Carolina Osorio has received several honors and accolades for her work, including MIT Technology Review EmTech Colombia TR35 Award (2015), MIT CEE Maseeh Excellence in Teaching Award (2014), National Science Foundation Faculty Early Career Development Award (NSF CAREER) (2014), NEC Corporation Fund Award for Research in Computers and Communications MIT (2014-2015), and the National Science Foundation Award, (2013-2016). Furthermore she has been an invited Speaker on “The Road to Future Urban Mobility” at the 2016 National Academy of Engineering’s (NAE) EU-US Frontiers of Engineering (EU-US FOE) Symposium.

This dedication to finding solutions to the very real problems that hinder society’s efficiency and mobility is why we have named Carolina Osorio as our “Featured Innovator of the Month.” We can’t wait to see what she’ll accomplish in the future!

Note: Carolina Osorio does not work for Willamette Valley Company nor is she affiliated with our company.


MIT – Traffic Lights: There’s a Better Way

Smithsonian Mag – Better Traffic-Light Timing Will Get You There Faster

MIT Innovators Under 35 – Carolina Osorio


photo credit: World Class Traffic Jam: Jersey Turnpike Version via photopin (license)


Pi Day Gives Us an Excuse to Celebrate Mathematics This Month!

Pi Day

Celebrate “Pi Day” March 14th! 

As a company full scientists, engineers and other technological innovators, we value and celebrate mathematics! So you can probably guess that Pi Day, March 14th, is a big deal to us!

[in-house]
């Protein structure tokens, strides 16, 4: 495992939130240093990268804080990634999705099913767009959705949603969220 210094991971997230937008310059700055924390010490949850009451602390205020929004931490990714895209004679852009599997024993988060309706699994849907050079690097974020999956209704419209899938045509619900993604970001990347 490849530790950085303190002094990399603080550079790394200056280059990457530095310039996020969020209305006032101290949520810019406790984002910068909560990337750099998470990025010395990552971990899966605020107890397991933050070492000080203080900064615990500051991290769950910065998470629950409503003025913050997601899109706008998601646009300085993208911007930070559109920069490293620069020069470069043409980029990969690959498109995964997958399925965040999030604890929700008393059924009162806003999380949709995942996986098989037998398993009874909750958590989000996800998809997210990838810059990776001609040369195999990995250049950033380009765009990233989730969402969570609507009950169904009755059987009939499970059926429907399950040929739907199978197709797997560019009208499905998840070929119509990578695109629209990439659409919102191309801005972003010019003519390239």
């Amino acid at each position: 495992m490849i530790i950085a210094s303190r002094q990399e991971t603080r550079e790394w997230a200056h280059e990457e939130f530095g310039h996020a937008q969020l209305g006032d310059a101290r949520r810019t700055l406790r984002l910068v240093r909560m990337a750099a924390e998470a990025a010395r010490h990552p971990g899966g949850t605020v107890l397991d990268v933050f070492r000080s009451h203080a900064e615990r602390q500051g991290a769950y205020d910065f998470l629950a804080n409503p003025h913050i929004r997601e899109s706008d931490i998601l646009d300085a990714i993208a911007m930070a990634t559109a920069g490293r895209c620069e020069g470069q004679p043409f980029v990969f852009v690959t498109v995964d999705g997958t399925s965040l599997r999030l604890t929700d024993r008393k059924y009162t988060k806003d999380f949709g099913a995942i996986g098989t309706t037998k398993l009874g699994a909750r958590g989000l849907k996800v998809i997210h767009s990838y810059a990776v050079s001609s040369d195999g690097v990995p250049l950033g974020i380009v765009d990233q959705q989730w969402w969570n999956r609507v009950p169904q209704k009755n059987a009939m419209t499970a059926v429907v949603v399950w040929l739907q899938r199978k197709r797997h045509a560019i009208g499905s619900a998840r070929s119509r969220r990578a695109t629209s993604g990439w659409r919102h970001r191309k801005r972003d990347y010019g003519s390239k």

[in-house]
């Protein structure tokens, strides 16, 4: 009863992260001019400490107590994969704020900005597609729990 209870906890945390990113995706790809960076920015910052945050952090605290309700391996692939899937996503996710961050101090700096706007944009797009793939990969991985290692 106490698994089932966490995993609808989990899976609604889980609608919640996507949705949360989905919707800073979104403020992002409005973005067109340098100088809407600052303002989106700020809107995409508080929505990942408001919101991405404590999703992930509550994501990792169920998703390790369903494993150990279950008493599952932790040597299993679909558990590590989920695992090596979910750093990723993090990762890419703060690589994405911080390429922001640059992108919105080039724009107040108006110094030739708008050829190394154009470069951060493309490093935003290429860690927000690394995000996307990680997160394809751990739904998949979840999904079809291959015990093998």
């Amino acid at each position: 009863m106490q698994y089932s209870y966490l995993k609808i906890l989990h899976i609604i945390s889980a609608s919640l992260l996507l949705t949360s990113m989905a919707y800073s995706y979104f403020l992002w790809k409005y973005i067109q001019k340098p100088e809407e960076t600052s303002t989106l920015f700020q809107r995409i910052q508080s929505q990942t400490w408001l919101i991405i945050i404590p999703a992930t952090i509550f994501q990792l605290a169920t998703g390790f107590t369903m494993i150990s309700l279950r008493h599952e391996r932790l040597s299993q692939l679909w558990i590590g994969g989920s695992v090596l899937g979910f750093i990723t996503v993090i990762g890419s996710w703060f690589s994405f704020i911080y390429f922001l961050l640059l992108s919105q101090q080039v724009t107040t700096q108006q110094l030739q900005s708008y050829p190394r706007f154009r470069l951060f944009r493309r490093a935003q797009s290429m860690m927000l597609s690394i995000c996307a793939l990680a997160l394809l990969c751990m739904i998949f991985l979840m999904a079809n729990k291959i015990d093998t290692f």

Yes, Pi- the mathematical constant.  You know, that “π” symbol thing used in mathematics to represent a constant — the ratio of the circumference of a circle to its diameter — which is approximately 3.14159.

Since it’s humble beginnings at the San Francisco Exploratorium in 1988, Pi Day has exploded into a cultural phenomenon celebrated by students, mathematicians, engineers and everyone in between around the world! The day is often commentated with pie eating contests, essays, T-Shirts, poetry, internet memes, math challenges and more!

To understand the fascination of Pi, you must first understand it’s infinite nature. Scientists and mathematicians have calculated Pi to more than a trillion digits, but its exact nature remains a mystery that will never be solved. As an irrational and transcendental number, it will continue infinitely without repetition or pattern.